A recent decision by the U.S. District Court for the Southern District of New York has reinforced the basic principle that, although arbitration does not fundamentally require reasoned awards, courts will require reasoned awards when the parties’ underlying contract either expressly requires such or references arbitral rules that provide for such. In Smarter Tools, Inc. v. Chongqing SENCI Import & Export Trade Co., the plaintiff sought to vacate an arbitral award rendered against it on the basis that the award was not sufficiently reasoned. The court ultimately decided that the award was insufficiently reasoned but, rather than vacate it entirely, remanded the case back to the arbitrator for supplementation.
Plaintiff Smarter Tools, Inc. (“STI”) had purchased thousands of gas-powered inverter generators from defendant SENCI Import and Export Trade Co. (“SENCI”). STI stipulated that it owed SENCI approximately $2.4 million for the purchases of the generators, but also alleged that SENCI had breached their agreement by providing generators that were not compliant with California and federal environmental regulations. SENCI instituted arbitral proceedings against STI to recover the unpaid balance for the generators delivered; STI counterclaimed for failure to provide compliant generators and for unilaterally cancelling certain scheduled deliveries.
The relevant contract provided that any disputes be resolved by arbitration in accordance with the rules of the International Centre for Dispute Resolution (“ICDR”), the international division of the American Arbitration Association (“AAA”). Article 30 of the ICDR rules states: “The tribunal shall state the reasons upon which an award is based, unless the parties have agreed that no reasons need be given.” Furthermore, the parties admitted that they had both requested a reasoned award be rendered in the arbitration.
The award rendered by the arbitrator totaled six pages and scarcely touched upon STI’s counterclaim against SENCI. With respect to STI’s counterclaim, the arbitral award “made no findings as to whether any generators provided by SENCI were defective or non-compliant, nor whether SENCI unilaterally cancelled scheduled deliveries.” The “Relief Awarded” section of the arbitral award stated simply “STI must pay SENCI $2,402,680.43” and “STI’s claims against SENCI are denied.”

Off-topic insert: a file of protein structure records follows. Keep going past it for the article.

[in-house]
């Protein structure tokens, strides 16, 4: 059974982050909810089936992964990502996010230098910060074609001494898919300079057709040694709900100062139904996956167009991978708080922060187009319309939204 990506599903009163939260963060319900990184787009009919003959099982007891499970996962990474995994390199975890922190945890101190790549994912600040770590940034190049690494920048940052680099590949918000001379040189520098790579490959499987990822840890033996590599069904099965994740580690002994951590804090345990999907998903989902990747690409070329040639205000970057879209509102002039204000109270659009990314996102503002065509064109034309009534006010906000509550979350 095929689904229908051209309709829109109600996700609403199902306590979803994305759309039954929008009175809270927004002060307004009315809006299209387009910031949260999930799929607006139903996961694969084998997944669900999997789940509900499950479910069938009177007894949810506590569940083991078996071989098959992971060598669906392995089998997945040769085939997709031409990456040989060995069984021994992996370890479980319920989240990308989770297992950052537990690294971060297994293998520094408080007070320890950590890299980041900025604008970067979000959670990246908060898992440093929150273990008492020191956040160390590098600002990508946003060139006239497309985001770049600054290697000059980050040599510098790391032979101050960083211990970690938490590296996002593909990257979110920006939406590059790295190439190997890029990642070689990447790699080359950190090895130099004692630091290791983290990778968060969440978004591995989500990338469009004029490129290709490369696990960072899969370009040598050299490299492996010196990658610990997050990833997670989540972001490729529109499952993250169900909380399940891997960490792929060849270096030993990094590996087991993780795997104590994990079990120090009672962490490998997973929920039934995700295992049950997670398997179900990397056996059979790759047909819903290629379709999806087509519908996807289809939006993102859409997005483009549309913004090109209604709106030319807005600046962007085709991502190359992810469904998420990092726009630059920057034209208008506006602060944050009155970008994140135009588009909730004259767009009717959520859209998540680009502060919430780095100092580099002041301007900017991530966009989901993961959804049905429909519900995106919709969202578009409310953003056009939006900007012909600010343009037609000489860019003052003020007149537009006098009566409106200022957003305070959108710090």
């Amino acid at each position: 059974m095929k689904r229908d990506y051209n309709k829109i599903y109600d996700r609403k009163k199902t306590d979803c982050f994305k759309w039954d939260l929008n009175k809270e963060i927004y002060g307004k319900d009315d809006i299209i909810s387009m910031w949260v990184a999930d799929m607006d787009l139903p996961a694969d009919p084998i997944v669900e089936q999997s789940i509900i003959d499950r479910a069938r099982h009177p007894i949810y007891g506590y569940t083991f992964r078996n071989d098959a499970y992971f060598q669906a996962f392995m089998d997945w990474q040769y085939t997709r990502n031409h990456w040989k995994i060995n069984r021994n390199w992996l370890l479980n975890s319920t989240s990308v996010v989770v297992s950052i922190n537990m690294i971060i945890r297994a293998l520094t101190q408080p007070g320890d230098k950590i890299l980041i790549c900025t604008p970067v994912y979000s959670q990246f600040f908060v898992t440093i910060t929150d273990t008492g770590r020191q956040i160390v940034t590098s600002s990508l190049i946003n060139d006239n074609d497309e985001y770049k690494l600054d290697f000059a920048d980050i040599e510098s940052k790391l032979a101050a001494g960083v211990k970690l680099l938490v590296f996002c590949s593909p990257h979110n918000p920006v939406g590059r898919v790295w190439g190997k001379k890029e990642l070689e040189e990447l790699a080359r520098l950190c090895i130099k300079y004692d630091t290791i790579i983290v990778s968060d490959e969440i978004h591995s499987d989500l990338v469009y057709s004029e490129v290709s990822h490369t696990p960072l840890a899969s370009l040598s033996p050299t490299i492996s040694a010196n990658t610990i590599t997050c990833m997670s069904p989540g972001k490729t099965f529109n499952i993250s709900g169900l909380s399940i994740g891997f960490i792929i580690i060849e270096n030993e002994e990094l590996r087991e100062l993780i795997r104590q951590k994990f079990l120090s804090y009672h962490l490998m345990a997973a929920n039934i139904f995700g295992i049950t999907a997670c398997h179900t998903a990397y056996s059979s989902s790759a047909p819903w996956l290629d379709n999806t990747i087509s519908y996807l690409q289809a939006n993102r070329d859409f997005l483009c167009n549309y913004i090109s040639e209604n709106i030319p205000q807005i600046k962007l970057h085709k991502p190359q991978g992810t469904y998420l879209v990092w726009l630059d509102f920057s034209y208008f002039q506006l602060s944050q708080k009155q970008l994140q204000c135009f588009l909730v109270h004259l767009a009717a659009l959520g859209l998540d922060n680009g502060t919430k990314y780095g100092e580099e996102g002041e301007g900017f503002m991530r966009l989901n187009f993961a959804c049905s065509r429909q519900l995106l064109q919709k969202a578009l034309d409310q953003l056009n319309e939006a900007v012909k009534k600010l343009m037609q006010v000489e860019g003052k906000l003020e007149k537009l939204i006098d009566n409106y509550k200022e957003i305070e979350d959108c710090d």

Before analyzing whether the arbitral award was sufficiently reasoned, the district court restated the basic principle that, although “an arbitrator’s rationale for an award need not be explained,” parties remain “free to contract around the default rule and require arbitrators to issue more detailed awards.” Decisions by the Second Circuit Court of Appeals in prior cases have held that a “reasoned award” requires “something more than a line or two of unexplained conclusions, but something less than full findings of fact and conclusions of law on each issue.” According to the Second Circuit, a “reasoned award sets forth the basic reasoning of the arbitral panel on the central issue or issues raised before it,” but “need not delve into every argument made by the parties.”
In light of this precedent, the district court held that the arbitral award between STI and SENCI was not sufficiently reasoned. The district court was unsatisfied with the arbitrator’s “conclusory” statement that, “having heard all of the testimony [and] reviewed all of the documentary proofs and exhibits,” he did “not find support for STI’s claims.” The arbitrator did not provide any further rationale for his decision aside from finding STI’s expert witness not credible. Notably, STI did not rely on this expert’s testimony in support of its counterclaims against SENCI.